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Stuartia pseudocamellia Maxim.

Modern name

Stewartia pseudocamellia Maxim.

A deciduous tree to about 60 ft high in Japan, with a flaking bark; branchlets and often the leaves quite glabrous, the latter sometimes silky beneath. Leaves 2 to 312 in. long, ovate or obovate, tapering at the base to a short stalk, finely toothed. Flowers produced singly in the leaf-axils on a short stalk, 12 in. or less in length; each flower 2 to 212 in. across, white and cupped. Bracts below the flower shorter than the sepals. Petals five, roundish, concave, covered with silky hairs on the back, the margins irregularly jagged. Sepals densely hairy. Stamens numerous, incurved, orange-yellow. Ovary conical, surmounted by five united styles, the stigmas only spreading. Fruit a broadly ovoid, hairy capsule, 1 in. long. Bot. Mag., t. 7045.

Apart from S. sinensis, this species is the only stuartia to have attained the stature of a tree. The largest recorded are: Leonardslee, Sussex, 56 × 234 ft (1968); Westonbirt, Glos., 46 × 134 ft (1971); Killerton, Devon, 50 × 334 ft (1970).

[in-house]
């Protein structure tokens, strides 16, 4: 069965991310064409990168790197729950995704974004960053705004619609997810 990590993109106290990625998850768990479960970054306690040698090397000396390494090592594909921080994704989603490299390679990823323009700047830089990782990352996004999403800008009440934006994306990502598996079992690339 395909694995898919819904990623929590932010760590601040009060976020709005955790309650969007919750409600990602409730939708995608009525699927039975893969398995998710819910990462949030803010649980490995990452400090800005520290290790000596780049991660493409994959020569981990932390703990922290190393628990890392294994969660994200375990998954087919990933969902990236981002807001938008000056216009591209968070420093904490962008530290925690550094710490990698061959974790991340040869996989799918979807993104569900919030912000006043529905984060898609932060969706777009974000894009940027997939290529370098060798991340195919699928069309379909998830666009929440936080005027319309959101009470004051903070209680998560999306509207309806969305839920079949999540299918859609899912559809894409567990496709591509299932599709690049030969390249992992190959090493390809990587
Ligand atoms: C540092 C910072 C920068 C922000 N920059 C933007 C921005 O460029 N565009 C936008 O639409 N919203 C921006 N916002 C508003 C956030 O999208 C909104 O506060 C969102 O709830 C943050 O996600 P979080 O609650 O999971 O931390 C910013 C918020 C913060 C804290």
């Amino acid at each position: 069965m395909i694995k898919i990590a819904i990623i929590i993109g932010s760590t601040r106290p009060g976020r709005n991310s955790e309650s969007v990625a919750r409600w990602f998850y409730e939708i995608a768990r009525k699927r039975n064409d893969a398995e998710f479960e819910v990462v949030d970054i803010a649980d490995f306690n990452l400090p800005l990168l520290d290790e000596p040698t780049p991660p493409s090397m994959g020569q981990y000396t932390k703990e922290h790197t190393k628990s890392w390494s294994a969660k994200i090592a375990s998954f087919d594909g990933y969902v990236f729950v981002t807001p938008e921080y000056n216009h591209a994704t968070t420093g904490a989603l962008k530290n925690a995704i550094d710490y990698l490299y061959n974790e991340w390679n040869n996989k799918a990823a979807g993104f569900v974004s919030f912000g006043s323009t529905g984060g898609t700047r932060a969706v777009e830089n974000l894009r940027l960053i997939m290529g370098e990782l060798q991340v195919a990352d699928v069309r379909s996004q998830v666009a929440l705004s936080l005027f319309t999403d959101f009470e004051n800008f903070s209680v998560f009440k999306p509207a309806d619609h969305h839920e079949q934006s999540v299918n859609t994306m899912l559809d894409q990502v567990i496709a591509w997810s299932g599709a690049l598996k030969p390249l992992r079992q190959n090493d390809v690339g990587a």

S. pseudocamellia received a First Class Certificate when exhibited by Messrs Veitch in 1888.

var. koreana (Rehd.) Sealy S. koreana Rehd. – The Korean race of S. pseudocamellia is perhaps not even varietally distinct from the Japanese. But, as represented in cultivation, it differs from trees of Japanese provenance in having flowers which, instead of being cup-shaped, are rather widely open and about 234 in. across; the leaves are broader, 114 to 4 in. long and 34 to 3 in. wide, broadly tapered or even rounded at the base, and less silky-hairy beneath. Bot. Mag., n.s., t. 20.

The var. koreana was introduced by Wilson in 1917 but seems to have been unknown in this country until Arthur Osborn of Kew saw small trees in the Arnold Arboretum flowering beautifully in 1930. It was introduced to Britain in the following year, and Osborn’s high opinion of this tree was amply confirmed when flowering branches from Exbury were shown at Vincent Square on July 3, 1945. It is now well established and perhaps the best of the genus for small gardens, flowering well in July in a sunny position and turning reddish brown or orange in the autumn. Its ultimate height in this country is uncertain, but in the wild it is said to attain 45 ft.

From the Supplement (Vol. V)

specimens: Leonardslee, Sussex, 50 × 214 ft (1985); Sheffield Park, Sussex, 46 × 234 ft (1982); Westonbirt, Glos., 46 × 134 ft (1977); Killerton, Devon, 50 × 412 ft (1985).



Other species in the genus